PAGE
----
Age of Empires 2 stands among the few RTS games that continue to grow its user base 25 years after release. Unmatched by its successors.
An RTS game was released back in 1997 and is considered a genre classic! It’s the game we multiplayer aficionados grew up with. Us 90’s kids still get nostalgic thinking of late-night LAN parties at our friends’ homes and self-made rules like “no one attacks for 20 minutes”.
Age of Empires 2 is more popular than its sequel, Age of Empires 3, because AoE 2’s gameplay is much more balanced and intuitive than AoE 3’s. Though Age of Empire 3 overall features better graphics, frustrated players return to AoE 2.
What surprises even seasoned gamers is the never-ending and growing popularity of AoE 2. The sheer size of its eSports scene is surprising for such a classic title.
It is so famous that more than 50,000 players registered for “The Hidden Cup,” an Age of Empires II tournament organized by T90Official.
No matter the metrics – physical sales, multiplayer tournaments, player base on Steam, or forum activity – you will find Age of Empires 2 unmatched. It even enjoys a significantly larger player base than ever, even after the release of Age of Empires 4.
With Age of Empires 3, Microsoft tried a lot of new ideas that we will discuss shortly, which many believe impacted the early adoption. Microsoft Studios tried to create something awesome from 30% percent the same, 30% borrowed, and 40% innovative.
It was like trying to re-invent the proverbial wheel but made Age of Empires 3 look and feel like anything but coming from the AOE universe.
We are not saying that Age of Empires 3 is not worth trying. It has its own sophistication and features, which attract a certain audience. However, this article will focus on why its prequel AoE 2 will not soon renounce its throne.
The Age of Empires 2 is Intuitive
Games set in the Medieval era (AoE 2) evoke images of knights in shining armor and simply look cooler and simpler than Colonial settings (AoE 3).
But Age of Empire 3 suffers from problems beyond simple looks.
For example, it is often hard for the player to memorize how the similar-looking units interact. In fairness, Age of Empires 3 is very transparent about its attack multipliers, considering its Colonial time frame. But, honestly, it is not better than its prequel.
To demonstrate the point just made: In AoE3, we have 3 different guns:
- the Field Gun
- the Culverin
- the Horse Gun.
They all look the same, but their effectiveness against enemy units differentiates between winning and losing…
Time and again, newbs erroneously pick the wrong unit type in the heat of a battle. Unfortunately, this problem continues throughout the game, resulting in a very steep learning curve for players to master.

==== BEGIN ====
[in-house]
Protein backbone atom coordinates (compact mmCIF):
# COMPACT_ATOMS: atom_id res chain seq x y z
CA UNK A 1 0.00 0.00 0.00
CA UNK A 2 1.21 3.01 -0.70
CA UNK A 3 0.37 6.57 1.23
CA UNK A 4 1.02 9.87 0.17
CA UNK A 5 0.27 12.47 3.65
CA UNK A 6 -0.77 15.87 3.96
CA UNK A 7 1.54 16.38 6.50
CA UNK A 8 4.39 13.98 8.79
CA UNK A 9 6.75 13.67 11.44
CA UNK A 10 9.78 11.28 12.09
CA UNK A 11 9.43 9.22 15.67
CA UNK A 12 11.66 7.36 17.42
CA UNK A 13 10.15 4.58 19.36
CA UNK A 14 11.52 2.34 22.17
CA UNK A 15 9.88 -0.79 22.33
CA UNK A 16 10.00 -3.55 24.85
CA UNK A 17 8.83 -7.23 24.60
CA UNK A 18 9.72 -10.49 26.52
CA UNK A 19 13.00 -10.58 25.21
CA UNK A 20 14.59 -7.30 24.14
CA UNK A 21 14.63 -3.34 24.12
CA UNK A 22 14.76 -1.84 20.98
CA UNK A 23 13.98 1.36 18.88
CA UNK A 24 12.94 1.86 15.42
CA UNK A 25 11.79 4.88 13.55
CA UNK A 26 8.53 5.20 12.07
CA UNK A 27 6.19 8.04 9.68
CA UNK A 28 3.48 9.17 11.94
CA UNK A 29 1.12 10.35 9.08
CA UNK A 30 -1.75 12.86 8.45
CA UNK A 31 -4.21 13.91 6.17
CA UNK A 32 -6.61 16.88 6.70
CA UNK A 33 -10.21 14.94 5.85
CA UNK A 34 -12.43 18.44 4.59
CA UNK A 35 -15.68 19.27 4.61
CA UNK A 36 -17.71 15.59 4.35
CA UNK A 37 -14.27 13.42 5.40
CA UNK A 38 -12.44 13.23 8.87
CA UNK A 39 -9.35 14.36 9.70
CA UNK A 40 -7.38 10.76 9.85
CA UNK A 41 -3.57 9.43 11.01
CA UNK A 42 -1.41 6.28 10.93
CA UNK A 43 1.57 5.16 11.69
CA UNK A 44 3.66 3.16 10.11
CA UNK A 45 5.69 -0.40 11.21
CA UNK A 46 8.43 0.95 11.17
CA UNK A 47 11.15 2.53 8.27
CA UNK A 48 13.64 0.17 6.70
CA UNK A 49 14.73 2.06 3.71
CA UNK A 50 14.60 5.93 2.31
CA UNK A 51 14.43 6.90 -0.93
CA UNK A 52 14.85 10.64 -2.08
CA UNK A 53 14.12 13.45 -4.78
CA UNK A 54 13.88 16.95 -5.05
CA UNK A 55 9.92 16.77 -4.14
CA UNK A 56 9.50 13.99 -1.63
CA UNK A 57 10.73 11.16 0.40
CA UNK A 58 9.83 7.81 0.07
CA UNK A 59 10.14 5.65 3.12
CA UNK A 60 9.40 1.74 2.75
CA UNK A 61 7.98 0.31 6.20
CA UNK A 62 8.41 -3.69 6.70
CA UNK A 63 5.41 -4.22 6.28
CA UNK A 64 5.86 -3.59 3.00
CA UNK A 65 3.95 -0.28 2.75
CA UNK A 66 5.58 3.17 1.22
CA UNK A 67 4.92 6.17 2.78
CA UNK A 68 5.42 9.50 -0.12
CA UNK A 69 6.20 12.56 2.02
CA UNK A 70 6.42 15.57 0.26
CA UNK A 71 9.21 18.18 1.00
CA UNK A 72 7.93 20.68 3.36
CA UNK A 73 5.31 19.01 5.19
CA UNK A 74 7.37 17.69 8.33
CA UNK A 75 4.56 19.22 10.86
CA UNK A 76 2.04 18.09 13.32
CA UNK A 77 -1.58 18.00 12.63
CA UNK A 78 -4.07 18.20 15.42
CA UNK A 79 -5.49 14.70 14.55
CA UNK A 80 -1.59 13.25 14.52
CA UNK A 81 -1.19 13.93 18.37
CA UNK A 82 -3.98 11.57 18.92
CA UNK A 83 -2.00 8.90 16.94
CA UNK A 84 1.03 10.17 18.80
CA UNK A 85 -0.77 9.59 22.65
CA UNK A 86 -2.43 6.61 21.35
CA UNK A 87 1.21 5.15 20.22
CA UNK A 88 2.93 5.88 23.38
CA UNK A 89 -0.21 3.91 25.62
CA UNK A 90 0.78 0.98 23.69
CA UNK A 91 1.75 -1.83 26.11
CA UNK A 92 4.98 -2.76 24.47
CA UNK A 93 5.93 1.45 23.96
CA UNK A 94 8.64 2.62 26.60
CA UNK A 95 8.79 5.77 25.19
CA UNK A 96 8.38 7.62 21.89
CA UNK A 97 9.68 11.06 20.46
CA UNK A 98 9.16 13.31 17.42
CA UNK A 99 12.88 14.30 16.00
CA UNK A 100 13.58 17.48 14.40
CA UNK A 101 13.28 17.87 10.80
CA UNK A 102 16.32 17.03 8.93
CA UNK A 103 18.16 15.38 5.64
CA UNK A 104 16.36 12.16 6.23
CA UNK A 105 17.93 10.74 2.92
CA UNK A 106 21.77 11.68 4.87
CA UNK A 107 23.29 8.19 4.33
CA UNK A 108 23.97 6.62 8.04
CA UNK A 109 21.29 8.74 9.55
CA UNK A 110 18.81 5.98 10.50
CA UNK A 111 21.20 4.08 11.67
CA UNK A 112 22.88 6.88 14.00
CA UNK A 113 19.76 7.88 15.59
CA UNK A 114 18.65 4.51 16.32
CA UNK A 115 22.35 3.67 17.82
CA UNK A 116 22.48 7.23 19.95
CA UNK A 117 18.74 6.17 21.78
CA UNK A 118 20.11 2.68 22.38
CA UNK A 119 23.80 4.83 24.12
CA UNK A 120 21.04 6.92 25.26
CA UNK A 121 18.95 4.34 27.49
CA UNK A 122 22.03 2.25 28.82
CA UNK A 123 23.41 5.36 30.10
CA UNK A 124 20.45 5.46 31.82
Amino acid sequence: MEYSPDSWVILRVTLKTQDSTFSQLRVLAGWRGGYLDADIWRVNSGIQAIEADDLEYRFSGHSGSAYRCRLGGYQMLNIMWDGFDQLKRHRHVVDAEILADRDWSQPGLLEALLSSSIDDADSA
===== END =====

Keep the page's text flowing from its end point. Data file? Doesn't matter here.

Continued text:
In comparison, Age of Empires 2 feels very intuitive. For example, siege units like ram and mangonel instantly indicate when best used. Making it very easy for new gamers to get up and running in no time.
Another problem of AoE 3 lies with the heavy infantry units. Though they yield much power on paper, even light infantry units beat them in a skirmish.
This undeniably feels counterintuitive. Frustrating. You might get over it eventually, but boy, it can be frustrating.
And it does make no sense. A big gun should carry a bigger punch. Heavy infantry should, in almost all cases, beat light infantry. Not the other way round.
Verdict: AoE 3 feels out of balance.
Clunky Units and formations in Age of Empires 3
AoE 3’s clunky physics is another aspect that turns Age of Empires 2 or any other RTS players away. The battles feel awkward, and your army’s performance rotates between sprinting and fighting as if stuck in quicksand.
If a single unit falls out of formation, your battalion’s performance switches from marching quickly to slow-mo. This even feels worse when your battalion gets attacked by melee infantry. This effect is known and has a name called the “snare effect.”
You will learn all the tricks to speed up the game and your units. But it still feels odd that, at first, your units seem perfectly happy to sprint around the map looking for enemies, only to flee out of a battle a bit later.
And even one single unit in your army losing order slows your whole formation down to creeping.
It is frustrating to have units feel clunky and unresponsive in critical moments. If you pick an unwise fight, you get punished doubly. Your slow-moving forces take extra losses during the inevitable retreat.